London Grip Poetry Review – Donna Irving

Poetry review – THE SYMMETRY OF FOLKLORE: Emma Storr welcomes a debut collection by Donna Irving

The Symmetry of Folklore 
Donna Irving. 
Yaffle Press 2021 
ISBN: 9781913122225
pp. 28        £7.00 

Donna Irving’s debut pamphlet is an interesting mix of poems about loss and grief interspersed with humorous and original poems that surprise and sometimes shock. For example, “Appointment Diary 8th November 1989” provides a chilling list of patients seen that day. From the very beginning we know there is a problem: ‘The dentist enters, punch drunk with ego’. The narrator, presumably a dental nurse or assistant, is blamed whenever something goes wrong. Her voice is drowned out by the dentist’s narcissistic bullying presence. The narrative rings horribly true and the short prose entries for each patient reflect the way clinical notes used to be recorded before computerisation. It is an original and striking prose poem.

In “Evidence Synthesis”, the speaker mocks the demand in academic circles for everything to be ‘evidence-based’, with endless citations from other research papers. The language in this poem is a delight. After setting up ‘search strings / tight, for specificity,’ and going through different databases to find relevant literature:

I critically appraise the remainder,
create a data extraction form,
run the meta-analysis.

When the speaker sends off the answer to the Lancet:

The evidence synthesis of how to live,
boiled down to four words.
Don’t be a dick.

The last four italicised words are a pleasing conclusion to this description of an overrated academic exercise. The use of medical and scientific language also works effectively in “Sleep hygiene clinic” although I had to look up what ‘bruxism’ means (grinding the teeth). The second stanza reads like a spell or invocation in its instructions:

Have a warm bath, cool your room.
Go prone with positional therapy. 
Ban blue light and caffeine.

The poem finishes with a statement:

Lettuce at bedtime will flood you with tryptophan
for melatonin synthesis.

Anyone who has read the children’s book “The Flopsy Bunnies”, by Beatrix Potter, will remember that the little rabbits fell asleep after eating too many lettuces because these salad items are ‘soporific’, a fact known long before the relationship between the amino acid tryptophan and the hormone melatonin was discovered.

The poems that relate to childhood and adolescence are of a more sombre mood. It is easy to infer neglect and abuse from the powerful imagery in “Jelly Shoes” and in “Moths”. In this latter poem the first three stanzas start ‘Consider…’ an effective device to pull the reader into an intimate relationship with the speaker:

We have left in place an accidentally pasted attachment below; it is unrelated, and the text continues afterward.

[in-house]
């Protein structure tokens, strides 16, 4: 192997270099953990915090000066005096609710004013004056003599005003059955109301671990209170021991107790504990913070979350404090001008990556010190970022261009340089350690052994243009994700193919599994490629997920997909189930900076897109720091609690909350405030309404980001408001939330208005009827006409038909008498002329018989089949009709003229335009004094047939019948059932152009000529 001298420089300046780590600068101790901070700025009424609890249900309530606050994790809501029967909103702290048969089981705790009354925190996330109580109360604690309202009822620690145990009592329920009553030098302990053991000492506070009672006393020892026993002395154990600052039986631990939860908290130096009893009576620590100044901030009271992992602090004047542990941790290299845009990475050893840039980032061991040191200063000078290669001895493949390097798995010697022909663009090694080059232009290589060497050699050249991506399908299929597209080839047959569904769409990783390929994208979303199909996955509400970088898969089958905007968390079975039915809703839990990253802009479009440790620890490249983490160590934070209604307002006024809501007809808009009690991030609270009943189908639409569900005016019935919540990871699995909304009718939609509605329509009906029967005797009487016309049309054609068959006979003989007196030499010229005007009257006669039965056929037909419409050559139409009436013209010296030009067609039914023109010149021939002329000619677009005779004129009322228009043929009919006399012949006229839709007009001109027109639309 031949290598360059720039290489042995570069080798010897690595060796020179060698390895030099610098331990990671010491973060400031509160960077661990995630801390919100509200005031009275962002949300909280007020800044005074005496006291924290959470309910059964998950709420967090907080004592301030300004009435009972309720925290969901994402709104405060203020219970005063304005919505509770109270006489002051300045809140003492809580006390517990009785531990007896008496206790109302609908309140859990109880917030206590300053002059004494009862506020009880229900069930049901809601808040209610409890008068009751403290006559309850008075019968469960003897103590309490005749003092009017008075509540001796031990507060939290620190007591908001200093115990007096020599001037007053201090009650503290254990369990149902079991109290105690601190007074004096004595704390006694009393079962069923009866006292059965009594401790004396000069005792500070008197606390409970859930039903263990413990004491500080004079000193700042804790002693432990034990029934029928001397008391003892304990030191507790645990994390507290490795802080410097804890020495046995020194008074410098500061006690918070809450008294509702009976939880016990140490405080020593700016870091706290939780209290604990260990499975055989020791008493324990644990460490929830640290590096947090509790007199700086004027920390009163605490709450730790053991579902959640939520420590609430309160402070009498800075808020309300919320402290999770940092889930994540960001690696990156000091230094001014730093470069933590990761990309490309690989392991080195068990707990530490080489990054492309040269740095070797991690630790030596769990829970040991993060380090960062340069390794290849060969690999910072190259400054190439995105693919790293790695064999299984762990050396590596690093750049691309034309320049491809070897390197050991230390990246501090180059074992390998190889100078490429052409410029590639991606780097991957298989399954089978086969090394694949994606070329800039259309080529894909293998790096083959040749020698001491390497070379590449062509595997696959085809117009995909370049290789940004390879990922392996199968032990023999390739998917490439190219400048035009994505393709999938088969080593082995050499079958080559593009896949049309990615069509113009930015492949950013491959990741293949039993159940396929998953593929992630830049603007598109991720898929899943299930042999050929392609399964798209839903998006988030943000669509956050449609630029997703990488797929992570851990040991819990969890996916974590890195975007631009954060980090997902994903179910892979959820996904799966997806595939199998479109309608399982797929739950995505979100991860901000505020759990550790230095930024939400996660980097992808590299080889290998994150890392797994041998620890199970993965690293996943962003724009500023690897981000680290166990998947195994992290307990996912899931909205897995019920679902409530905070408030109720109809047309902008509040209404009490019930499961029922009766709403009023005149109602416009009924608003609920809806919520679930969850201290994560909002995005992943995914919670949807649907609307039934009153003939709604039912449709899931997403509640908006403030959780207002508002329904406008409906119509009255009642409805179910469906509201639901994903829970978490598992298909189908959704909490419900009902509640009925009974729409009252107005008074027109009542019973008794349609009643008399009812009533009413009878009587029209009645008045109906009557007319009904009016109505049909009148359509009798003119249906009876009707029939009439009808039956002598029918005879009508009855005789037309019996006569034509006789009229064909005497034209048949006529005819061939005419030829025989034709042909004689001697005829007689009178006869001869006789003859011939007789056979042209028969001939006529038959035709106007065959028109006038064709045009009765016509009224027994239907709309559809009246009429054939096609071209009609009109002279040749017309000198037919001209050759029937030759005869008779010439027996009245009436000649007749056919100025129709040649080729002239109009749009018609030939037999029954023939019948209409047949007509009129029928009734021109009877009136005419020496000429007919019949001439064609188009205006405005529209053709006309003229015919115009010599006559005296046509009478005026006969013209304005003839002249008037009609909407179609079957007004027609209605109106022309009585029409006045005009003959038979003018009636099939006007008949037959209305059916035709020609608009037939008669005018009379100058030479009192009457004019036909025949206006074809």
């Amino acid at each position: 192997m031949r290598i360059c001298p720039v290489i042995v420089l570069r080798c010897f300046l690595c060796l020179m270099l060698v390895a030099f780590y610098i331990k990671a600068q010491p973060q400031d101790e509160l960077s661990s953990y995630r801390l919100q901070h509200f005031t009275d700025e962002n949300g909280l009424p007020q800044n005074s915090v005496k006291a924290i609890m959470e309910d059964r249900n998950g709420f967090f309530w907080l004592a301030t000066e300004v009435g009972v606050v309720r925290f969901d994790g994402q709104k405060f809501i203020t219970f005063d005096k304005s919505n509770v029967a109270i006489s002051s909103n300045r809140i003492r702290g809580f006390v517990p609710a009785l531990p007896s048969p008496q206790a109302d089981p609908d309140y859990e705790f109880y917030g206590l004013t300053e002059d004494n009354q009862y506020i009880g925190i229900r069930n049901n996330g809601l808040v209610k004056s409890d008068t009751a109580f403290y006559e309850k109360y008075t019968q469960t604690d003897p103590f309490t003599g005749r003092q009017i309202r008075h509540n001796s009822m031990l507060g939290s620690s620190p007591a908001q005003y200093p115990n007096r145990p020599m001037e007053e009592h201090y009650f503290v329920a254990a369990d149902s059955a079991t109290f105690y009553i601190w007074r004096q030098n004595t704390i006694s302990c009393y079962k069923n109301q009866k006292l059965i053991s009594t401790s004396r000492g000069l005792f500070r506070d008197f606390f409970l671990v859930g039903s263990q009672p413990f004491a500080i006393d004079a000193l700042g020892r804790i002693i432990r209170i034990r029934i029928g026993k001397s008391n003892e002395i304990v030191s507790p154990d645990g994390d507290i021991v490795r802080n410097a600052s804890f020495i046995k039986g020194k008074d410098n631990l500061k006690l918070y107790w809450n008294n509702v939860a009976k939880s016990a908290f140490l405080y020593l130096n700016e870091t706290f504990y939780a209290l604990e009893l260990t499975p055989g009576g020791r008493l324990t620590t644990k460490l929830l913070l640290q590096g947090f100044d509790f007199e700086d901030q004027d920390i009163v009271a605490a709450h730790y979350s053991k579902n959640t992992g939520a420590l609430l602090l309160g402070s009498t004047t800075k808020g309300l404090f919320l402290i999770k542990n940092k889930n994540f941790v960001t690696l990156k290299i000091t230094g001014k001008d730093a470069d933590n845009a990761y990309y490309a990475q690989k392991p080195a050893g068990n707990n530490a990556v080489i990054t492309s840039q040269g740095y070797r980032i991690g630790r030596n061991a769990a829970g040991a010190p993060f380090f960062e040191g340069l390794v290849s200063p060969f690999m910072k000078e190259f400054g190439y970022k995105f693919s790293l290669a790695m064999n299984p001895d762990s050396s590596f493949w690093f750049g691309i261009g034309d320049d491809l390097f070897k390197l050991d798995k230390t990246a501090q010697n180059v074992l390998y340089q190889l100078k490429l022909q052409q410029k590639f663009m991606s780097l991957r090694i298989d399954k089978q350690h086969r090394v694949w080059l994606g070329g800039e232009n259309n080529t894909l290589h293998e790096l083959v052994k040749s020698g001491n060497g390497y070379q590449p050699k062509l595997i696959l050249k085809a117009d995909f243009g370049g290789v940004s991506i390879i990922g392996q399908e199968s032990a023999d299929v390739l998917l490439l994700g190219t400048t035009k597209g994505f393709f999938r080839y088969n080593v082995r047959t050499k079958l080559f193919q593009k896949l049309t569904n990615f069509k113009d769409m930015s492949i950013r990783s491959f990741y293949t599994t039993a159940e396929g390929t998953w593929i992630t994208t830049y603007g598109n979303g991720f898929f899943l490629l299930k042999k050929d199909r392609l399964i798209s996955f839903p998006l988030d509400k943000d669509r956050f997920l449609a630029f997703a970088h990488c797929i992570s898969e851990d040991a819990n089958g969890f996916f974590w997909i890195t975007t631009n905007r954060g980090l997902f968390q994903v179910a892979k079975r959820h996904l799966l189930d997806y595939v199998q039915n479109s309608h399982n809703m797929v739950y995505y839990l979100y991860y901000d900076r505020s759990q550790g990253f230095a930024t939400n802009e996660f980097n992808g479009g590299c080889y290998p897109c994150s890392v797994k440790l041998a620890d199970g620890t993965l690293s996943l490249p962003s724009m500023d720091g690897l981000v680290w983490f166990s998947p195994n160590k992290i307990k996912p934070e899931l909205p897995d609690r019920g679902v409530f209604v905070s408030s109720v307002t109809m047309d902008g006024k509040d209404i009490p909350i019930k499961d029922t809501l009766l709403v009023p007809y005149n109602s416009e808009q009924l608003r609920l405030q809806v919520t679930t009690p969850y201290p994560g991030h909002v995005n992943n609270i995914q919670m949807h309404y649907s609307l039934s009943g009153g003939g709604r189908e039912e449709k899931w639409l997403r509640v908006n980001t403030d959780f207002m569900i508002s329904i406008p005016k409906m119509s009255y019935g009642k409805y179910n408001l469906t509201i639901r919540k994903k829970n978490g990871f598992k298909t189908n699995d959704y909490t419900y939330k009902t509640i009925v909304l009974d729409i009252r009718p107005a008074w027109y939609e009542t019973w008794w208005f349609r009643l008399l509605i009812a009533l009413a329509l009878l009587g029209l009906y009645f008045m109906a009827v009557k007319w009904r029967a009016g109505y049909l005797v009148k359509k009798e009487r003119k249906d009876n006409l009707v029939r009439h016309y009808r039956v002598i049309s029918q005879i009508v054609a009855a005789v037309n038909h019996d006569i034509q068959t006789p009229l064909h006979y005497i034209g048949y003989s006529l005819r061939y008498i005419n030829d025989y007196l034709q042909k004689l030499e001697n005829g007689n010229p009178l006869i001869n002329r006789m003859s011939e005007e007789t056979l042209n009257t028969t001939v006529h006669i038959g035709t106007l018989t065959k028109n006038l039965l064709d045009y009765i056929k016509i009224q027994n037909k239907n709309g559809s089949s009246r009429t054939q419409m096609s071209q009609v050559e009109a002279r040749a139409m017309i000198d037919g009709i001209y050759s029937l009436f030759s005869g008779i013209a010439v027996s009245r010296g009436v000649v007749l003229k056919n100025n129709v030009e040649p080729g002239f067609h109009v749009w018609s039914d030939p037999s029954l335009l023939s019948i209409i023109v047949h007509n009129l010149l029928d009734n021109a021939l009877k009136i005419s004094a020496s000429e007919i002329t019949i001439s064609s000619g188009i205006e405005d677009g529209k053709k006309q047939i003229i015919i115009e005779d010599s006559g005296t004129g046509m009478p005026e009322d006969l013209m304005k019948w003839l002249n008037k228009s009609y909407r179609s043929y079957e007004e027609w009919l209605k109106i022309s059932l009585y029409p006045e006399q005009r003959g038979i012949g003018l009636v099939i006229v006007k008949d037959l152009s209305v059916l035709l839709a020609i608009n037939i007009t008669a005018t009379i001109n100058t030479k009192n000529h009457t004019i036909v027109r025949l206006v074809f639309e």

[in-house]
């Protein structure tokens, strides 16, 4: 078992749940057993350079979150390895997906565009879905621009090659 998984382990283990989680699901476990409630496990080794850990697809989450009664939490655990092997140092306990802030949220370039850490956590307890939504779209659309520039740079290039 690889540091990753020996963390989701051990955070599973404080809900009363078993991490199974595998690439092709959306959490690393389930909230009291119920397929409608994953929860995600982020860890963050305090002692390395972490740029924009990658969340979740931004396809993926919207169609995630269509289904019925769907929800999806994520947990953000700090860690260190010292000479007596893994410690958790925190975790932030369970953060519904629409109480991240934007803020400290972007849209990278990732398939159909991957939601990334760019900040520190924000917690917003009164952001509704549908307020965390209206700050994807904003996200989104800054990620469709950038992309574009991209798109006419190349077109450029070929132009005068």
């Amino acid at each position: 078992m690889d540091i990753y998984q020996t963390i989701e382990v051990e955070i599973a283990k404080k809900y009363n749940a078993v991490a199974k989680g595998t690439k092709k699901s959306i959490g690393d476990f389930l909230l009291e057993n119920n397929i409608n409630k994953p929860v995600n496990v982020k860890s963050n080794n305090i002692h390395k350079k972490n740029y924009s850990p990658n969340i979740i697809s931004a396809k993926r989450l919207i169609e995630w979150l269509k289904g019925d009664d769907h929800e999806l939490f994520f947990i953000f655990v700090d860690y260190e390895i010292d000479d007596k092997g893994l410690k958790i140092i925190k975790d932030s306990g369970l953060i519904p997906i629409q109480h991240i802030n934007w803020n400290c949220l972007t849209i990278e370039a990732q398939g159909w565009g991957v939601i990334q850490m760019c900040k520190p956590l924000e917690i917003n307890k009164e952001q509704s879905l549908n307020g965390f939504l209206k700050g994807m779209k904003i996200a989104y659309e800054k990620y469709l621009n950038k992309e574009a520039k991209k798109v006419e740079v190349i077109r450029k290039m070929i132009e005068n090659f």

Consider my bruises,
blooming under nylon,
as bullies riled up, 

It is a disturbing picture painted in a few words.

The poems “Nerves” and “Ecstasy of grief”, placed opposite each other in the pamphlet, could well be about a grandma who irritates but is also deeply mourned when she dies. “Nerves” begins:

Your voice is louding
creating its own wind.
Thursday again.
You keep track of these things.
I am tiring of your plain-speak yawp,
but I’m hooked by genealogy.

We immediately hear and see the two women, one older, one younger, spending the afternoon together ‘full of mulligatawny and mithering’. Bereavement is powerfully evoked in the next poem “Ecstasy of grief”:

After she died
the voices on the 662 glowed
and the trees were too loud
shouting their colours,
trying to trip me into living.

The assonance of ‘glowed’ and ‘loud’ and ‘shouting’ emphasises the loss the speaker is experiencing in her hypersensitive state.

Some brief poems such as “Sombre Sands” and “Vignette” are intriguing glimpses into a failed relationship and convey conflicting emotions in a short space. The speaker in this pamphlet is a survivor and uses her intelligent humour to steer her through life’s difficulties and challenges.

My favourite poem in the pamphlet is “Tuesday”, a triumphant celebration of the narrator’s energy and defiance in the stuffy confines of an educational establishment.

I throw the cutlery tray skywards, 
send the coffee jug hurtling
bespattering Prof Massey’s bald patch.

She shakes the failed academics’ gold stars ‘into new constellations’, a lovely image of rebirth and aspiration. Later on:

Me and the anatomy skeleton dance the lambada
through the Faculty of Health.

The poem ends:

I ride the vaulting horse to the VC’s office. 

The Symmetry of Folklore has variety, humour and poignancy. I thoroughly enjoyed reading the poems and am looking forward to hearing more from Donna Irving in the future.